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Amazon's Project Kuiper Broadband Services Delayed to 2025

Amazon has announced a delay in its Project Kuiper broadband services, which are now expected to commence in 2025.

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Zac Aubert

Zac Aubert

Sun Jun 30 2024Written by Zac Aubert

Amazon has announced a delay in its Project Kuiper broadband services, which are now expected to commence in 2025.

Initially, the tech giant planned to begin deploying more than 3,200 satellites in the first half of 2024 to initiate beta trials with potential customers, including Verizon in the United States. However, the deployment has been postponed as the company prepares for the first batch of production satellites to be launched on an Atlas V rocket in the last quarter of this year.

The first production satellites are scheduled to be shipped this summer from Amazon's newly opened factory in Kirkland, Washington, to Florida. United Launch Alliance (ULA) will handle the launch from there.

Amazon has purchased eight Atlas V rockets from ULA, along with 38 of ULA's next-generation Vulcan Centaur rockets, to deploy the satellite constellation into low Earth orbit.

In October, ULA successfully used an Atlas V rocket to launch two Project Kuiper prototype satellites, which have since completed end-to-end tests.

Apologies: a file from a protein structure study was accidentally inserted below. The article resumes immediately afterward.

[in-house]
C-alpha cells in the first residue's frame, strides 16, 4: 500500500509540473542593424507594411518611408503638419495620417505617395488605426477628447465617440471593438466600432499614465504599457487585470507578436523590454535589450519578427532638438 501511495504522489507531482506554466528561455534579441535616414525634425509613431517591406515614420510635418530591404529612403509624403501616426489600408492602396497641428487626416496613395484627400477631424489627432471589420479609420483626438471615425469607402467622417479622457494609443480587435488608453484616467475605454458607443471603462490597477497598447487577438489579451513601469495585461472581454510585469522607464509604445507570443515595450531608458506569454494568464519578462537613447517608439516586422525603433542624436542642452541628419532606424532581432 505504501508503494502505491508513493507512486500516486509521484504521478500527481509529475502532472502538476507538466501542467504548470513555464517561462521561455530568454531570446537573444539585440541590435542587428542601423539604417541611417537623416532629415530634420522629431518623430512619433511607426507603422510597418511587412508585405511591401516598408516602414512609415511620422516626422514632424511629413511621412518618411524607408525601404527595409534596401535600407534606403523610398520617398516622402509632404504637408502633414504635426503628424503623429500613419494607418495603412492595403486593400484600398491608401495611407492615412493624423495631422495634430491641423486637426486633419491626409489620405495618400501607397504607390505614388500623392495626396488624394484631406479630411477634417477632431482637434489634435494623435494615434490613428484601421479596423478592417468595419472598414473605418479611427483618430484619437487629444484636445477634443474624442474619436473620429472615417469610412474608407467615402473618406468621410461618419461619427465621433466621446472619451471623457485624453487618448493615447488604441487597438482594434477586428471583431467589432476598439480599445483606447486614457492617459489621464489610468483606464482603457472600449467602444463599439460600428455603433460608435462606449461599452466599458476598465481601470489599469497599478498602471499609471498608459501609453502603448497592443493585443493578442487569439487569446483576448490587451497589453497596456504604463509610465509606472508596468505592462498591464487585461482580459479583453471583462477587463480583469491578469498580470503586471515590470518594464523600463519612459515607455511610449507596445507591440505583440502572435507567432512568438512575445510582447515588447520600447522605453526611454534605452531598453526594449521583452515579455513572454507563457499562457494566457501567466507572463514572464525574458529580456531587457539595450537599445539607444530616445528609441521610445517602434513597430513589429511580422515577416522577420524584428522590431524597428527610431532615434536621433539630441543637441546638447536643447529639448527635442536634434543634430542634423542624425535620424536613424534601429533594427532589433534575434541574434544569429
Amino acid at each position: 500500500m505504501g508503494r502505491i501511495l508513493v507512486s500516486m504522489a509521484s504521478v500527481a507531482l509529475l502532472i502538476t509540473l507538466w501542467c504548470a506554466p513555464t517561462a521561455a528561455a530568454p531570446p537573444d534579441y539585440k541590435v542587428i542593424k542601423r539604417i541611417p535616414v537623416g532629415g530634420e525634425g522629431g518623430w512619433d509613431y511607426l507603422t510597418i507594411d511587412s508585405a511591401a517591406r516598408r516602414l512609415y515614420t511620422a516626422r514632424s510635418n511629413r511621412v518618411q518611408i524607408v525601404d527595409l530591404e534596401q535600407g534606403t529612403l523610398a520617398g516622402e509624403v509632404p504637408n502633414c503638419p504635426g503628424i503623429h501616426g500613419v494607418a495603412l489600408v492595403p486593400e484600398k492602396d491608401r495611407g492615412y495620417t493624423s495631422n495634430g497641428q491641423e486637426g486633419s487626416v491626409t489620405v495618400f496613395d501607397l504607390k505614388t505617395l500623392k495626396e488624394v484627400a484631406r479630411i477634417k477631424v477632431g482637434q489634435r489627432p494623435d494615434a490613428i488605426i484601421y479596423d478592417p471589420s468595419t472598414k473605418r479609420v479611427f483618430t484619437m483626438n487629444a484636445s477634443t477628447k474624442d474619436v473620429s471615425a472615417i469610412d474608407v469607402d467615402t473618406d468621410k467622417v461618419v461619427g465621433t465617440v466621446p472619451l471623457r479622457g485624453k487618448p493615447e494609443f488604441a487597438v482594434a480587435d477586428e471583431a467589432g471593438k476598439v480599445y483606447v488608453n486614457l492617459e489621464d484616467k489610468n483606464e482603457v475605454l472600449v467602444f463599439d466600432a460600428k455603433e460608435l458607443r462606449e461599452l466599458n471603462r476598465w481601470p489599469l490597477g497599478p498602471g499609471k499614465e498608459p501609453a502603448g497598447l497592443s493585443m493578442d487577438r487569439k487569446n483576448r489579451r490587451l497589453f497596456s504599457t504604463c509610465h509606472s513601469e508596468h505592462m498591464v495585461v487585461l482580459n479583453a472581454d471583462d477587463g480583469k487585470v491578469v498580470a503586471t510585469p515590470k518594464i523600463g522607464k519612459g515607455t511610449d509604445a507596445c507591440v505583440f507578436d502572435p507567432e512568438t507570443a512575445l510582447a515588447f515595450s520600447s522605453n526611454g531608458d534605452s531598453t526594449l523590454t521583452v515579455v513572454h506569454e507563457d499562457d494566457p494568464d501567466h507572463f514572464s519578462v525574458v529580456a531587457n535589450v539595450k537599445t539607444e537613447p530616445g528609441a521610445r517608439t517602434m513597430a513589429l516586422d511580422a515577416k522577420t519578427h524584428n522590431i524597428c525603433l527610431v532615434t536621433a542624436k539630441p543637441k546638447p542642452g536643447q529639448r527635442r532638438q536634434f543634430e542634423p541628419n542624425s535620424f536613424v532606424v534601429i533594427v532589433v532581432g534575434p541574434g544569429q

The extensive launch schedule for Project Kuiper includes 18 Ariane 6 rockets from Arianespace, up to 27 New Glenn missions from Blue Origin, owned by Amazon’s founder Jeff Bezos, and three SpaceX Falcon 9 vehicles set to launch from mid-2025.

While Ariane 6 and New Glenn rockets are still awaiting their maiden flights, Vulcan has flown only once. ULA is planning a second Vulcan Centaur launch in September, carrying an inert payload and instrumentation. With Vulcan scheduled for two national security missions by the end of the year, the next launch is planned for late in the first quarter of 2025, with the payload yet to be disclosed.

Amazon declined to comment on its detailed launch plan but confirmed that each mission would carry dozens of satellites.

Amazon officially inaugurated its 52,000 square-meter Kirkland manufacturing hub in April. The facility is designed to handle the arrival of satellite parts from a nearby logistics center in Everett. According to Amazon, the factory can produce up to five satellites per day at peak capacity. The company's research and development facility in Redmond facilitates close collaboration between the design and production teams.

Most satellites will be sent to a processing facility being established this year at Kennedy Space Center in Florida for dispenser and rocket integration. Satellites destined for launch aboard Ariane 6 rockets will be sent to Arianespace’s launchpad at the Guiana Space Center in French Guiana.

“Building advanced communications satellites at this scale is incredibly complex, and we want to ensure every Kuiper spacecraft meets our standards for performance, reliability, and safety,” - Steve Metayer, Project Kuiper Vice President of Production Operations

To support the Kirkland facility, Amazon has hired 120 of the 200 high-skilled manufacturing employees needed.

Amazon aims to significantly increase satellite production and launch rates next year as it approaches a July 2026 regulatory deadline for deploying half of its constellation. Per the Federal Communication Commission license terms, the remaining satellites must be deployed three years later.